Insurers, critics face off over customer

Billionaire insurance executive George Joseph has launched a California ballot initiative that would allow insurers to give discounts to long-term customers and, critics contend, punish those who have gone without coverage – despite a voter-approved law banning the latter practice.

“Right now, you as an insurance consumer can get that discount from your current company, but if you wanted to switch, you would not be able to take that discount with you. What this initiative does is allow you to take that discount with you,” said initiative spokeswoman Kathy Fairbanks.  Currently, she added, about four out of five drivers receive a discount for continuous coverage.

Santa Monica-based Consumer Watchdog– a perennial foe of Joseph and his company, Mercury Insurance– filed two ballot initiatives of its own to block Joseph’s initiative, as well as make other changes in state law. The group notes that Joseph’s Mercury Insurance is trying to get voters to approve something that has been rejected in the courts, and that the true impact of the initiative is not to give discounts but to charge more, or deny coverage completely, when applicants have gaps in their coverage.

“It’s an effective way to red-line against customers,” said Consumer Watchdog spokesman Doug Heller. “You can be excessively charged if you didn’t have prior insurance because someone refused to write a policy, or you were ill, or you didn’t drive, or whatever. You can’t look at a person’s prior auto insurance when you’re setting premiums.”

One of Consumer Watchdog’s initiatives would limit the fees that insurers charge customers who pay on the installment plan and block brokers from “double dipping” by charging fees to customers and companies for the same transaction.  The other would prohibit homeowners insurers from “non-renewing” – cutting off coverage – of customers who have filed legitimate claims or inquired about coverage options. The political committee pushing the initiatives is the newly created Campaign for Consumer Rights.

Political disputes in the Capitol over insurance are common. But their price tags are uncommon, as insurers and lawyers do costly battle over airwaves. The multi-pronged fight over Proposition 103, the 1988 ballot initiative that rewrote California’s insurance law, topped $65 million, for example, and ballot fights over tort issues and workers compensation reform have involved tens of millions of dollars.  

The prospect of a high-stakes duel on the 2010 ballot is uncertain. Both sides are circling warily. But the initiatives that not only block the Joseph proposal but add new provisions disliked by insurers and brokers are likely to fuel an expensive feud. “Man, he’s really stirring the pot,” one insurer said of Consumer Watchdog head Harvey Rosenfield.

Political pros question whether insurers are anxious to join Mercury and foot the bill for a high-stakes campaign, or whether Consumer Watchdog’s financial backers, led by the trial bar, are interested in raising the millions of dollars needed to win ballot approval.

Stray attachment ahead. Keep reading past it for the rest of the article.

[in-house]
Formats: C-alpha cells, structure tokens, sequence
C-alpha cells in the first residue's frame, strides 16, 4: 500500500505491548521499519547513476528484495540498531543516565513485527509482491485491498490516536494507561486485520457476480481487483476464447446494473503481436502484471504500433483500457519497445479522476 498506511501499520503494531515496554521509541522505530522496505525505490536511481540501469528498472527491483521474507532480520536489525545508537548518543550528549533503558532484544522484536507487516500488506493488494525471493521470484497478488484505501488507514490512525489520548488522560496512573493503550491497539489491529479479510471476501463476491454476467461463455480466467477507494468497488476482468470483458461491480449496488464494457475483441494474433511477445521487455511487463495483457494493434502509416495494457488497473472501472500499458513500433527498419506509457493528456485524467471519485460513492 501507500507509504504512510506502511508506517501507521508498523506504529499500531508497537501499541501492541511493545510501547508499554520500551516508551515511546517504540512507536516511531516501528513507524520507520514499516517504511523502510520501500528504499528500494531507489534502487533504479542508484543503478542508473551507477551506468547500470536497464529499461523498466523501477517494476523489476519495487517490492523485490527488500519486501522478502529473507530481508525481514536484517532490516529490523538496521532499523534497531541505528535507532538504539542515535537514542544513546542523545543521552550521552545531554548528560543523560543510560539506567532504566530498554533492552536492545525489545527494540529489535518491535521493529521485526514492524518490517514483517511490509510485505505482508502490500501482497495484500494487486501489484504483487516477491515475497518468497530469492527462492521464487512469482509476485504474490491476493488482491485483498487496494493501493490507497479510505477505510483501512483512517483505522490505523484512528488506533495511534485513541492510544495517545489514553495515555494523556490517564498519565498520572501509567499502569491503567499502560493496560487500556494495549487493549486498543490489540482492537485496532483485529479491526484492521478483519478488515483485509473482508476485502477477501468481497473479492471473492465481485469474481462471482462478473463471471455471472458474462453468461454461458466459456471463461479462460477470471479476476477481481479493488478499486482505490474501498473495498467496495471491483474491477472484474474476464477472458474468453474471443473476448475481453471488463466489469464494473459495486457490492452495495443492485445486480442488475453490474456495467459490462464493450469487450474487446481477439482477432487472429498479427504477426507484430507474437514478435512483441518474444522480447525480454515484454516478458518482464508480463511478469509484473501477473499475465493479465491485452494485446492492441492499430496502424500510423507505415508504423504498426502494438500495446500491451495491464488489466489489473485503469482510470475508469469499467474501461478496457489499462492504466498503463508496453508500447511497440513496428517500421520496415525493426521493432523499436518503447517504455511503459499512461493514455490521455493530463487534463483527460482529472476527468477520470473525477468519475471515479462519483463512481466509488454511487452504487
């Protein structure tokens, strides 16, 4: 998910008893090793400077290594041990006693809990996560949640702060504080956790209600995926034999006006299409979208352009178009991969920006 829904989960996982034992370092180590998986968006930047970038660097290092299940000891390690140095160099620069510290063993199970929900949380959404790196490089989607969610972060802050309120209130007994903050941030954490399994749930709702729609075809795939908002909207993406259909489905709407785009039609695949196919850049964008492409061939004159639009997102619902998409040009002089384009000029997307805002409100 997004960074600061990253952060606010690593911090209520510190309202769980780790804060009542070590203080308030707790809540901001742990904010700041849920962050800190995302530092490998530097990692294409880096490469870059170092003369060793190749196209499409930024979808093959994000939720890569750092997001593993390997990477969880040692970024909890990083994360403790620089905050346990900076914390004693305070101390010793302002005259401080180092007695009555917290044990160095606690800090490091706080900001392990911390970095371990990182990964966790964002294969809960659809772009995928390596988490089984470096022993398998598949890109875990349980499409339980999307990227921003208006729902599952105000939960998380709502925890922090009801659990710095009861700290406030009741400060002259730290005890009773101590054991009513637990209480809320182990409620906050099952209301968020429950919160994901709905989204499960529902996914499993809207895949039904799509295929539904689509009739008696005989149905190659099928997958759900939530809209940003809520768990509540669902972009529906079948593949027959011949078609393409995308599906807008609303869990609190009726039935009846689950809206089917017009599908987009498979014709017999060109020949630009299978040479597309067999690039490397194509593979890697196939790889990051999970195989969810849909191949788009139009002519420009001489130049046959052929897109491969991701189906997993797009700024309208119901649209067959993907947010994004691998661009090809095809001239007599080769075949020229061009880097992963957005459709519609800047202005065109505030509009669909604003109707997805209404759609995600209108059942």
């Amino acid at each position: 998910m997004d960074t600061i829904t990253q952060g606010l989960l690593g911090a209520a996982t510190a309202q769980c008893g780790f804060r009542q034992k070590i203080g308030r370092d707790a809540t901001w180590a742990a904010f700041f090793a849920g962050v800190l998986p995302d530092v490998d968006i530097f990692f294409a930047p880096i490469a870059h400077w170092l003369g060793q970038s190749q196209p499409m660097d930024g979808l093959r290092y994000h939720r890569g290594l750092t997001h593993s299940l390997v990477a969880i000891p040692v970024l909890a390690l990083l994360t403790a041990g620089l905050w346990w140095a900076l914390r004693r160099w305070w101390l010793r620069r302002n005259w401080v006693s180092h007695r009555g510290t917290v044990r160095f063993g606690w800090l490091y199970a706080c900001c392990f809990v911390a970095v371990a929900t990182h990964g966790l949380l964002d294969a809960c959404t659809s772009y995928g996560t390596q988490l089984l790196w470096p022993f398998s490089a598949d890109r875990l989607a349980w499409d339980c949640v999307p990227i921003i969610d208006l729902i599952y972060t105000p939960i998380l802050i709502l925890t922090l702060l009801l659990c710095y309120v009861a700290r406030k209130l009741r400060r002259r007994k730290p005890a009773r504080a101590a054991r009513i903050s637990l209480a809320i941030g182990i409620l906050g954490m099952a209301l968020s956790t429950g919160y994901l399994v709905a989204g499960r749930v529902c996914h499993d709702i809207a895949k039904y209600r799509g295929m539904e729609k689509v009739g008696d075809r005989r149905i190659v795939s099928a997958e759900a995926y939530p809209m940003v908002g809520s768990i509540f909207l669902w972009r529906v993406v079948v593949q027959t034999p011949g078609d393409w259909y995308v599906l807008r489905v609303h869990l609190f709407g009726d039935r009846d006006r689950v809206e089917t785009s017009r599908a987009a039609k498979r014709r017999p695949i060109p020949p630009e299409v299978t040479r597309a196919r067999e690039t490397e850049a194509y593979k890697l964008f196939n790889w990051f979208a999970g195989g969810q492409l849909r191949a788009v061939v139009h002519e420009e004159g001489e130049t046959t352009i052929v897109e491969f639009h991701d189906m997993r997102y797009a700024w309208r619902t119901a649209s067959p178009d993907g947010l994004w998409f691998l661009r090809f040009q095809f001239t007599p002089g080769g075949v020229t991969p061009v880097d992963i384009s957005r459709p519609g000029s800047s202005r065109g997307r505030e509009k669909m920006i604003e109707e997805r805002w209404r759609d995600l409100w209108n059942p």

On the insurance side, at least so far, companies are not jumping in. But that will change, Fairbanks said. “We’re actively engaged in building the coalition. We have to qualify first, and then you’ll see (insurance) companies coming in.” Her coalition, called Californians for Fair Insurance Rates, includes local anti-tax groups, chambers of commerce and a group of independent brokers. The consumer group’s initiatives – one of which has received an official title and summary from the attorney general’s office – are not yet on the street.

One wild card is the potential role of the brokers, who have proved aggressive in past campaigns and who are capable of raising vast sums of money. One of the Consumer Watchdog initiatives threatens the brokers’ fees – a basic pocketbook issue that is certain to draw the brokers’ fire.

For insurers, the issue is risk and people who have gone without coverage are riskier to insure than those who don’t.

“There is actuarial evidence that drivers who have maintained continuous coverage are generally less at risk for loss than drivers who have not maintained continuous coverage,” said Sam Sorich of the Association of California Insurance Companies, a trade group that includes auto insurers. “What we’re really talking about is a discount,” added Sorich, whose group has not taken a position on the initiative. “I would imagine there would be a good deal of support for the concept. It is a sound concept, the fact that you get a discount for maintaining continuous coverage with one or more companies.”

All three each need 433,971 valid signatures to qualify for the 2010 ballot. To qualify for June, the signatures would have to be turned in by the end of January.

Californians for Fair Insurance Rates, or CalFAIR, has received just over $1 million – including two payments of $500,000 each from Mercury.  The Consumer Watchdog group, the Campaign for Consumer Rights, has received $100,000 from Consumer Watchdog backers.

None of the three major insurance trade associations in Sacramento – Sorich’s ACIC, the Personal Insurance Federation of  California or the American Insurance Association – has taken a position on the initiatives.

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